The next skill you must acquire and master is the ability to plot like a boss. Literary fiction has a tendency to wander. Crime fiction is different. Your plot must be unusual enough to stand out in a crowded market place. Writing a psychological thriller? What makes yours different from so many others where the female lead falls prey to a nefarious character, hiding among her nearest and dearest? Writing a police procedural? Why are your coppers and bad guys special? Get your plot unique, twisty, tight and moving at a blistering pace.
The king of plotting is Jo Nesbo. Read The Snowman and The Leopard and see what I mean. I defy you to get bored. I defy you to think his baddy’s misdemeanours are just more of the same old, same old. I defy you to find fault with the way the story moves forward with blistering cinematic clarity. I analysed his novel, Headhunters very carefully when I was writing my debut because there is absolutely no fat on Nesbo’s standalone novel. It represents the gold standard in plotting. It was made into a film for a reason – the story is intricate, unusual and fits together like a clever jigsaw puzzle. Make yours like this!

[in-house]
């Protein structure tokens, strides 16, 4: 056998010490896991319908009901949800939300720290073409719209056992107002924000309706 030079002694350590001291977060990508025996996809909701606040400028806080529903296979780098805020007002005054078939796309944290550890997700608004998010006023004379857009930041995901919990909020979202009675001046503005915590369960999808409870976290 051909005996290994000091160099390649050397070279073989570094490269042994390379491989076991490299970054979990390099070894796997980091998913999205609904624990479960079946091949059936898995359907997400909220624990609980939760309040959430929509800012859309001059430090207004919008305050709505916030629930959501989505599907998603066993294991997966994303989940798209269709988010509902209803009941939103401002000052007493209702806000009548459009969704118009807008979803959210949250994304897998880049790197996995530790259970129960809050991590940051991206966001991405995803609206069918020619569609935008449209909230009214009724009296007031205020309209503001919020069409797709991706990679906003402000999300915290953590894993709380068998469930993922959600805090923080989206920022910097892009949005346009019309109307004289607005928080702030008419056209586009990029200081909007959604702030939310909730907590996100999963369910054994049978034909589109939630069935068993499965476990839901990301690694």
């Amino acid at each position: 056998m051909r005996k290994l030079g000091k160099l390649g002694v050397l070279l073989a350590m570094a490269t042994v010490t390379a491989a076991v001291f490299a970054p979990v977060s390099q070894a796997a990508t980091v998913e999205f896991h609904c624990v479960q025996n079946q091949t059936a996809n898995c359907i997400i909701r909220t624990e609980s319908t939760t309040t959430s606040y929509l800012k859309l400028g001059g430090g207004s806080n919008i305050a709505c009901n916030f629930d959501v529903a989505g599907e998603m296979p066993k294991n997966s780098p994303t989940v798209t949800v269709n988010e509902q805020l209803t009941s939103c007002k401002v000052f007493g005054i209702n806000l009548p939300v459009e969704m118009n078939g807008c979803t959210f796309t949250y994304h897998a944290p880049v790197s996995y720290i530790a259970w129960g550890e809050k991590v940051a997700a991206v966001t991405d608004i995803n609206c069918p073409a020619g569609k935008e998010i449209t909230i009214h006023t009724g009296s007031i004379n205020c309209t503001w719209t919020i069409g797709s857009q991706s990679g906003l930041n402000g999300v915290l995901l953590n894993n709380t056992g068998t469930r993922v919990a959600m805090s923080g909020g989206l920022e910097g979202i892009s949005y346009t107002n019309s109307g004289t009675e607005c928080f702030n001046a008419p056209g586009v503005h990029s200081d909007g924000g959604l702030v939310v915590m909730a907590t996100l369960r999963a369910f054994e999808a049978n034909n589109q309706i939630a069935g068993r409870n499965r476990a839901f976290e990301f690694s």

Your characters should leap from the pages of your novel and almost throttle you with their immediacy, believability and appeal. They might be baddies or goodies, but we have to believe in them. And for god’s sake, make them different! Don’t be boring. Be daring! And make their dialogue crackle with wit, humour and authenticity. Do your research! Listen to how people speak. Tell us what your hero or murderer is like through their behaviour or dropping descriptive detail in bit by bit so that the reader won’t notice it. Don’t say, “Fred West was a short, stocky man with dark curly hair and a donkey jacket, who liked killing women.” or I’ll find you and batter you for being lazy. Exposition kills a novel, so avoid it. The book I recommend for amazing characterisation and dialogue is actually Irvine Welsh’s Trainspotting. It’s years since I last read it but I’ll always remember it. His authorial voice is incredible – I’ve not come across another one quite as distinctive since. But his dialogue in particular fizzes with realism, grit and excitement and his characters are quirky, loveable and memorable. Read it and learn!